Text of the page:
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Supreme Court upholds Texas voting districts in racial gerrymandering case

The Supreme Court upheld current state and congressional districts in Texas in a much-awaited 5-4 decision on racial gerrymandering. The majority rejected a lower court's findings that Texas had engaged in racial discrimination, primarily against black and Hispanic voters, in its 2013 redistricting map. The National Law Journal's Marcia Coyle joins Amna Nawaz to discuss the ruling.

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  • Judy Woodruff:

    But first, this term, the U.S. Supreme Court was asked to weigh in on one long-running political debate.

    As Amna Nawaz explains, it's all about what is and isn't allowed when lawmakers draw electoral districts.

  • Amna Nawaz:

    Over the past year, the Supreme Court in more than one case has tackled gerrymandering. Today, the court ruled on a case out of Texas questioning whether the state used racial discrimination when drawing four state district lines.

    "The National Law Journal"'s Marcia Coyle joins me at the table to help us understand.

    Marcia, thanks for being here.

  • Marcia Coyle:

    Pleasure.

  • Amna Nawaz:

    So, let's talk about the case today. It's about a Texas congressional and legislative map, right? The allegation was that it was challenged as racial gerrymandering. What did the court say today?

  • Marcia Coyle:

    Well, the court divided 5-4 along ideological lines.

    Justice Alito, joined by four conservative justices, led the court in the majority opinion. And he — the majority rejected a lower court's findings that Texas had engaged in racial discrimination, primarily against black and Hispanic voters, in its 2013 redistricting map.

    Justice Alito said that the evidence of discrimination was insufficient to show that Texas had bad — the Texas legislature, which drew the map, had bad faith or had engaged in intentional discrimination.

  • Amna Nawaz:

    So, is that really a decision about whether or not this was racial gerrymandering?

  • Marcia Coyle:

    Oh, yes, absolutely.

    Justice Alito did say that there was one district, though, that stood out as being racially gerrymandered. And that was a state house district in which Texas had argued, we had to do it in order to comply with the Federal Voting Rights Act. And Justice Alito said there wasn't enough evidence to show that they had to discriminate against Hispanic voters in that particular district.

  • Amna Nawaz:

    Justice Sotomayor wrote the dissent, using some fairly strong language here.

    And part of what she said was that — quote — "The court today does great damage to that right of equal opportunity, not because it denies the existence of that right, but because it refuses its enforcement."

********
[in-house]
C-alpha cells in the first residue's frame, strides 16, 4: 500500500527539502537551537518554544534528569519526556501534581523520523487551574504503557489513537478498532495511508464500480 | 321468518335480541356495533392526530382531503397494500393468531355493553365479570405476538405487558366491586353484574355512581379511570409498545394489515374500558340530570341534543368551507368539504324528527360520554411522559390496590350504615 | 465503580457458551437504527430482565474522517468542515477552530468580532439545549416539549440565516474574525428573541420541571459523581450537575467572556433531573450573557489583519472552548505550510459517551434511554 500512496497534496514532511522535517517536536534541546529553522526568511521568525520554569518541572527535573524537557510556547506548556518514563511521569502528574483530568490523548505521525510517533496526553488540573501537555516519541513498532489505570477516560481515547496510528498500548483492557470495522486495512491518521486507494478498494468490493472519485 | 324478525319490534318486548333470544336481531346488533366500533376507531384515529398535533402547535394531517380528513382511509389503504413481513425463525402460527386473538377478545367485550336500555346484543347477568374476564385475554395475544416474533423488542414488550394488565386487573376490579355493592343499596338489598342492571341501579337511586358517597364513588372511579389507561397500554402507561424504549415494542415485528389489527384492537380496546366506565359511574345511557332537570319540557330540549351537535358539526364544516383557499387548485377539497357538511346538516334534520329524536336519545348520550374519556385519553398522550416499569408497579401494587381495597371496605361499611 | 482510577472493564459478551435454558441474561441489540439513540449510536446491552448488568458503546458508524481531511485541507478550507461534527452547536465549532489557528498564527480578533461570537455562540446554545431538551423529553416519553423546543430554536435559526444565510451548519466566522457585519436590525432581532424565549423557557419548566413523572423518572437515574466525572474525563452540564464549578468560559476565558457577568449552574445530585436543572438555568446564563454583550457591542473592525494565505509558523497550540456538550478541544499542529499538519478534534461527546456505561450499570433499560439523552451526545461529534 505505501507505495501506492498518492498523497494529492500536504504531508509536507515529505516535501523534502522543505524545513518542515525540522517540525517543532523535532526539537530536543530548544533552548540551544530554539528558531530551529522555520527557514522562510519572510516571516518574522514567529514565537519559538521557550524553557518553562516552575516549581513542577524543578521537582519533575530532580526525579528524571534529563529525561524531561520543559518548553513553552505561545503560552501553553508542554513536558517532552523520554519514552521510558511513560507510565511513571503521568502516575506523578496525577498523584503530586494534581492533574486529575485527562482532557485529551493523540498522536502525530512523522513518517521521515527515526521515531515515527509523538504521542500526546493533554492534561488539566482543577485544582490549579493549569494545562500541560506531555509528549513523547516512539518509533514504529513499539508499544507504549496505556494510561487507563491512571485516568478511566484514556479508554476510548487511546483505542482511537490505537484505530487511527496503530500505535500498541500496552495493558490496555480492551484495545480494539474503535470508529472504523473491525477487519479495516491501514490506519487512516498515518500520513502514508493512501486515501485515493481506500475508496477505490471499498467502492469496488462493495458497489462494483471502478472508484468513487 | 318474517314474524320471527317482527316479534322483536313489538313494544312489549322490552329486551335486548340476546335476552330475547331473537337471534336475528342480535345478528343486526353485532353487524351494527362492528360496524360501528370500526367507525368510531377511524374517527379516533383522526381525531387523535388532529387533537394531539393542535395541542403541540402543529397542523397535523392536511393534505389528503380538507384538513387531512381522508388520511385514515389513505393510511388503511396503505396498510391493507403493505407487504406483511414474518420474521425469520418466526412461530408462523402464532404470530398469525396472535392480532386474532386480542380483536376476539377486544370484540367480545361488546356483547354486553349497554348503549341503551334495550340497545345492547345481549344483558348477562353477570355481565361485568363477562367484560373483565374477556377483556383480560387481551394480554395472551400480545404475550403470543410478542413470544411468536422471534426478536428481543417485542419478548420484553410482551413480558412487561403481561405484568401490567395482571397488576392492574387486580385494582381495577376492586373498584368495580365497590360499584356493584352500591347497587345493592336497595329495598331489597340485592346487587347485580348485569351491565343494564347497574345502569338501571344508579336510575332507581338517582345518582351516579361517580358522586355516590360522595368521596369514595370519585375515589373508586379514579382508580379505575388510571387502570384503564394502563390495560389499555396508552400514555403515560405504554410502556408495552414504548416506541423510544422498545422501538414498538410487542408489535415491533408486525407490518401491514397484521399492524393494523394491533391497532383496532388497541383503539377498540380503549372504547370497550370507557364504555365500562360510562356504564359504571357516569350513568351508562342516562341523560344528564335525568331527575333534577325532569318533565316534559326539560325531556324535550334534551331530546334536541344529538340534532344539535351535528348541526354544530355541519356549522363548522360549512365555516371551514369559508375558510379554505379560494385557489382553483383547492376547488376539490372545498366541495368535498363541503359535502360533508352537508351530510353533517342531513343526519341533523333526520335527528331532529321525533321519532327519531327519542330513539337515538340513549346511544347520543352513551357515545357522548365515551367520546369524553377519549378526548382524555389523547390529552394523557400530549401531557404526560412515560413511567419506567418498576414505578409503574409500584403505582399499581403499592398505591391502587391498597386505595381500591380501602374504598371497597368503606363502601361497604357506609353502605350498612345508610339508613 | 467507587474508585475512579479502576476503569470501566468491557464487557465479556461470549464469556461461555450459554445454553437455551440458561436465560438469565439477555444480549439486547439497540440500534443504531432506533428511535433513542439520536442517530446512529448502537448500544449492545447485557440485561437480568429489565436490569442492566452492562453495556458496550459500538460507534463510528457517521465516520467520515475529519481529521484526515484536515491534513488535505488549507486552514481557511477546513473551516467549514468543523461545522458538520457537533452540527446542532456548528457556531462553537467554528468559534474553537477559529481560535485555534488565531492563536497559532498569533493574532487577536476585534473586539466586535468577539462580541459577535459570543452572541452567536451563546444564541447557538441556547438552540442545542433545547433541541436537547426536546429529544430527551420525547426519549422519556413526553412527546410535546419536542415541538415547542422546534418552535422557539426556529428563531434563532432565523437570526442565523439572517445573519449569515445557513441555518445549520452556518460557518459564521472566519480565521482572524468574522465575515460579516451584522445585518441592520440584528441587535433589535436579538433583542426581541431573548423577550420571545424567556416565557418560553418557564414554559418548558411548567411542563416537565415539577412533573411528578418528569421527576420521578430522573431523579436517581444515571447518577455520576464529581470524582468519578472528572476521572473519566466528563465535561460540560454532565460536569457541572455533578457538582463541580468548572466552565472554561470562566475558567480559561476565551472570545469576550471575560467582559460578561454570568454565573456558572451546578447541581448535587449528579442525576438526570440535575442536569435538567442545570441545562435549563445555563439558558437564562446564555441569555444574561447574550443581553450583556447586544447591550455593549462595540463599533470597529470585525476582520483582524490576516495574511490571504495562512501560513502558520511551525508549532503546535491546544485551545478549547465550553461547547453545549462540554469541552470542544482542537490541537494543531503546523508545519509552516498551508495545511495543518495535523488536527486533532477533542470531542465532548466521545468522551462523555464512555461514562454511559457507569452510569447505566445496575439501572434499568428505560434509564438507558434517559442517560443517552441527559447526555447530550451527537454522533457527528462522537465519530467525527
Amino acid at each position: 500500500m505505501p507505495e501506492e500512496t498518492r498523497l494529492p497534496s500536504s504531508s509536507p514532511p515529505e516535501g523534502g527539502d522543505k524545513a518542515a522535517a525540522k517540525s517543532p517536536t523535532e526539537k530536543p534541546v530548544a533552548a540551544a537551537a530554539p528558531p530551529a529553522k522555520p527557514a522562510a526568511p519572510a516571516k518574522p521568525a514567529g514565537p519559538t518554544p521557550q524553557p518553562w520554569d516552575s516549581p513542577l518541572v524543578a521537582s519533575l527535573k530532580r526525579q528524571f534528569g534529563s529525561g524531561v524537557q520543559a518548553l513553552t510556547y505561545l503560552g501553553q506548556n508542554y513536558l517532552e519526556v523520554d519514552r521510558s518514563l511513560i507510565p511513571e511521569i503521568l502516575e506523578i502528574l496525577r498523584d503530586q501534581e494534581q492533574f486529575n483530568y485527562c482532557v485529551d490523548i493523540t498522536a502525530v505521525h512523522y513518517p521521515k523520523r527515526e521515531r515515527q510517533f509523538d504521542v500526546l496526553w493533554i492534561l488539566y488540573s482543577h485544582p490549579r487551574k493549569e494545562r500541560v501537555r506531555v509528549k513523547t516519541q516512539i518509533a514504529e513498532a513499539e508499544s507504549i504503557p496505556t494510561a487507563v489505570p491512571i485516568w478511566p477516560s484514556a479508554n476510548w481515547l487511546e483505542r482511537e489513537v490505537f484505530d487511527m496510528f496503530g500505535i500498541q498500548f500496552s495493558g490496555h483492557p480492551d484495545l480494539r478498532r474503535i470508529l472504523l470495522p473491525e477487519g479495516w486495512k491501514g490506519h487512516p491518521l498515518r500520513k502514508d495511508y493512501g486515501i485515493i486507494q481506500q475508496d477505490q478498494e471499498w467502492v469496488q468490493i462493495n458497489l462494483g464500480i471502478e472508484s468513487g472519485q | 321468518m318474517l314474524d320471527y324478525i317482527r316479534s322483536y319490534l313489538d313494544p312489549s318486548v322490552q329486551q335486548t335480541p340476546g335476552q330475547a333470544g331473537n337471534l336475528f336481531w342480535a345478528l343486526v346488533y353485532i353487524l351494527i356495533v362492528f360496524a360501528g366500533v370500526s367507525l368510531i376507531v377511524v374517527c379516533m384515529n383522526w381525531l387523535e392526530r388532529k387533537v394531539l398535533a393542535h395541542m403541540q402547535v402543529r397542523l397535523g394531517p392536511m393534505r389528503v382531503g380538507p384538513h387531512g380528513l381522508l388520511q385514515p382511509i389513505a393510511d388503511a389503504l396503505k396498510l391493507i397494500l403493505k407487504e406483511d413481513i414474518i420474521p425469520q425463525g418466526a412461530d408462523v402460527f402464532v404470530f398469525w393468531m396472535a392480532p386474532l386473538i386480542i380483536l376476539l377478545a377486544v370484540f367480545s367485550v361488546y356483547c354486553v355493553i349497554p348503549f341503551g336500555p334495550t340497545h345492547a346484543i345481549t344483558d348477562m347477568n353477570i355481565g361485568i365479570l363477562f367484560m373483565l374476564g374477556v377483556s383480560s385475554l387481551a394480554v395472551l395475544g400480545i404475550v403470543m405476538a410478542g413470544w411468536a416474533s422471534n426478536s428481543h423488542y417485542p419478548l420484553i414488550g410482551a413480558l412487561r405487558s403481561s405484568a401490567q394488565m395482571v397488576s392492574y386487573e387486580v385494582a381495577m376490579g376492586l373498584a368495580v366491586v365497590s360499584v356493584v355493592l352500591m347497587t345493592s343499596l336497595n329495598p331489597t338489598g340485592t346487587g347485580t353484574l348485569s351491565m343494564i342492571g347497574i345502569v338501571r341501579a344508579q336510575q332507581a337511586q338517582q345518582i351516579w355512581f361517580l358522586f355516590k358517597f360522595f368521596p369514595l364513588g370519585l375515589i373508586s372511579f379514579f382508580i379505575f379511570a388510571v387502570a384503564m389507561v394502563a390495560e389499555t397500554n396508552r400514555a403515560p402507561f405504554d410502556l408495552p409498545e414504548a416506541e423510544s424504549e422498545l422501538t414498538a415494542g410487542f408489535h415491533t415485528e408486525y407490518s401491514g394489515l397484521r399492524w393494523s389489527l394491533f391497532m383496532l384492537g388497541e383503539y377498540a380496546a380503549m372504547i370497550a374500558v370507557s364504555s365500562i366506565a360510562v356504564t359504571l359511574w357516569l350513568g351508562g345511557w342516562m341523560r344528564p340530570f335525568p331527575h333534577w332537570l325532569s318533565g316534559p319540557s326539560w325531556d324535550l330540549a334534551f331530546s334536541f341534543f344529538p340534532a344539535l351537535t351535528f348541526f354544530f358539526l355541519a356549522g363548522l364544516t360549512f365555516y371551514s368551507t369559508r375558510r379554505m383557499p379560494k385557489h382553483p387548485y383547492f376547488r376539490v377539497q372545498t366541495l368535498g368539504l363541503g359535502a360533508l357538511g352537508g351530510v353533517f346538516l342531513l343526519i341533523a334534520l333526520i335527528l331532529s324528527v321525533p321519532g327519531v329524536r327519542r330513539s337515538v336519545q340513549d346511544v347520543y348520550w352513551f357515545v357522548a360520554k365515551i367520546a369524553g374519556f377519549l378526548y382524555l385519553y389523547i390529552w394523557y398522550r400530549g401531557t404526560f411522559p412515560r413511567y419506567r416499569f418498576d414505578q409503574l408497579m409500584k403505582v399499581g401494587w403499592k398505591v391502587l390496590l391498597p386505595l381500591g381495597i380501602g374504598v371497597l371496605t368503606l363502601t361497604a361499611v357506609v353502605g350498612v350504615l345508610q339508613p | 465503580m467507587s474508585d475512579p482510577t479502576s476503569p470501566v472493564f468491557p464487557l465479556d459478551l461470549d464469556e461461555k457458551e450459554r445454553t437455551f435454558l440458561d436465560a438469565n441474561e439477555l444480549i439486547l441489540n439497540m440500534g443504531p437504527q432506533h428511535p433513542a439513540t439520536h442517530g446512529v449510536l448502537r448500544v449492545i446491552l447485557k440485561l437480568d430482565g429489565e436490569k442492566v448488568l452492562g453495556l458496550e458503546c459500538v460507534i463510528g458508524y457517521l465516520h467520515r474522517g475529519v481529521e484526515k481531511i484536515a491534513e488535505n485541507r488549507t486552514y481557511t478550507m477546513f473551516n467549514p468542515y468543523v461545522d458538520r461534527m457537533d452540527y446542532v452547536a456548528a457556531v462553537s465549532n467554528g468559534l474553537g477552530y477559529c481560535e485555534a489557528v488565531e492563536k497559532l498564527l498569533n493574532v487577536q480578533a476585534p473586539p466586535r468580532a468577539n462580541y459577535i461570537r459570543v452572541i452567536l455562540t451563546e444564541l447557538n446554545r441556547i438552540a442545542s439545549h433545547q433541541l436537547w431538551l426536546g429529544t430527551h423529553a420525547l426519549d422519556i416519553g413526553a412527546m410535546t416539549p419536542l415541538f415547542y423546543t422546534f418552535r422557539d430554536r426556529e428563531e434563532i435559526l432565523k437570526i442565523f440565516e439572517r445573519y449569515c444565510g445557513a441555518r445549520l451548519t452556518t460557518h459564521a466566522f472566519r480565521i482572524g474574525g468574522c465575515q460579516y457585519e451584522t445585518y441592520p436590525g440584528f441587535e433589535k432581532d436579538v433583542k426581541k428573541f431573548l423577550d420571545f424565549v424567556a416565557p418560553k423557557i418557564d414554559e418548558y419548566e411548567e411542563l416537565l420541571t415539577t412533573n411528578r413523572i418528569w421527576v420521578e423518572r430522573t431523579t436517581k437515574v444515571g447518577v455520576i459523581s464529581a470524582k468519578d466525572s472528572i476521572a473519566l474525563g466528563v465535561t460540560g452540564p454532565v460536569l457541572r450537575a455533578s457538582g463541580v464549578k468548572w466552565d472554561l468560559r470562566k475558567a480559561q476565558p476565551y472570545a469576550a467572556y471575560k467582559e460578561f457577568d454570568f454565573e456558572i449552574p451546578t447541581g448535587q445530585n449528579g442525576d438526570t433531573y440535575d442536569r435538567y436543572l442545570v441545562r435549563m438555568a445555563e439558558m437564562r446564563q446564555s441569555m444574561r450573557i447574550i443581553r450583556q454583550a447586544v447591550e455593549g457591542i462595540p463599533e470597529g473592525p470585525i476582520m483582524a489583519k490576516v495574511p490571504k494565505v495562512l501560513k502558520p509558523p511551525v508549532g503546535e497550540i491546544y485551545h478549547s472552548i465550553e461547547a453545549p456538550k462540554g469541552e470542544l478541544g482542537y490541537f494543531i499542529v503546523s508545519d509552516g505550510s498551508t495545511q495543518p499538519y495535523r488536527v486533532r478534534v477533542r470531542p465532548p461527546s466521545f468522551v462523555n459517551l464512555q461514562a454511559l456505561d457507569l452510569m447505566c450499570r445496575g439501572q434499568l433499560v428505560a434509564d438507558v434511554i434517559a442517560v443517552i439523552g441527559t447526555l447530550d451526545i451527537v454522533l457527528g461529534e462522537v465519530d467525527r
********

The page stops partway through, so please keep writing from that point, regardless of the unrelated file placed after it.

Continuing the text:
That's pretty strong language when it comes to something like this.

  • Marcia Coyle:

    It is. And she is very passionate when it comes to racial discrimination in voting or even in the criminal justice system.

    The dissenters that she led really had a difference of opinion with the majority over what the lower court found. Justice Sotomayor said that the majority here today had mischaracterized the lower court's findings and that there was ample evidence the Texas legislature acted in bad faith and intentionally discriminated.

  • Amna Nawaz:

    So, this wasn't the only gerrymandering case that the court considered this term, though, right? It was the only one dealing with race when it comes to gerrymandering.

  • Marcia Coyle:

    Yes.

  • Amna Nawaz:

    The other two dealt with partisan gerrymandering.

    So where does today sort of fit into the landscape of the way the court has ruled on this issue?

  • Marcia Coyle:

    I really think it stands alone, because the court has dealt with racial gerrymandering in many contexts over the years and does decide these cases.

    The partisan gerrymander cases are different because the court has yet to come up with a standard or a test to determine when politics goes too far and violates the Constitution in redistricting.

    So, today, they actually had a case from North Carolina that was a challenge to North Carolina's congressional map, a partisan gerrymander challenge. And they sent that back to the lower court, saying, reconsider this, in light of a decision we made this month in a Wisconsin case.

    And in that Wisconsin case, again, the court didn't come up with a test. All it did basically was say what you have to show in order to get your foot in the courthouse door if you want to challenge partisan gerrymandering.

    So, it offered a little bit of guidance, but not a whole lot.

  • Amna Nawaz:

    So, Marcia, very quickly now, the central question in this seems to be, does the Constitution forbid gerrymandering, and, if so, where should the court draw the line? Do we have an answer to that?

  • Marcia Coyle:

    No, we don't.

    And it's really a question of, when is partisanship so excessive that it violates the Constitution? And the challengers to many of these maps around the country — and these cases will keep coming back to the Supreme Court until it does rule — are — the basis of the challenges are, violates the First Amendment, your right of association, violates the 14th Amendment, your right — your right not to have your vote diluted for partisan reasons.

  • Amna Nawaz:

    Marcia Coyle, thanks for being here.

  • Marcia Coyle:

    My pleasure.

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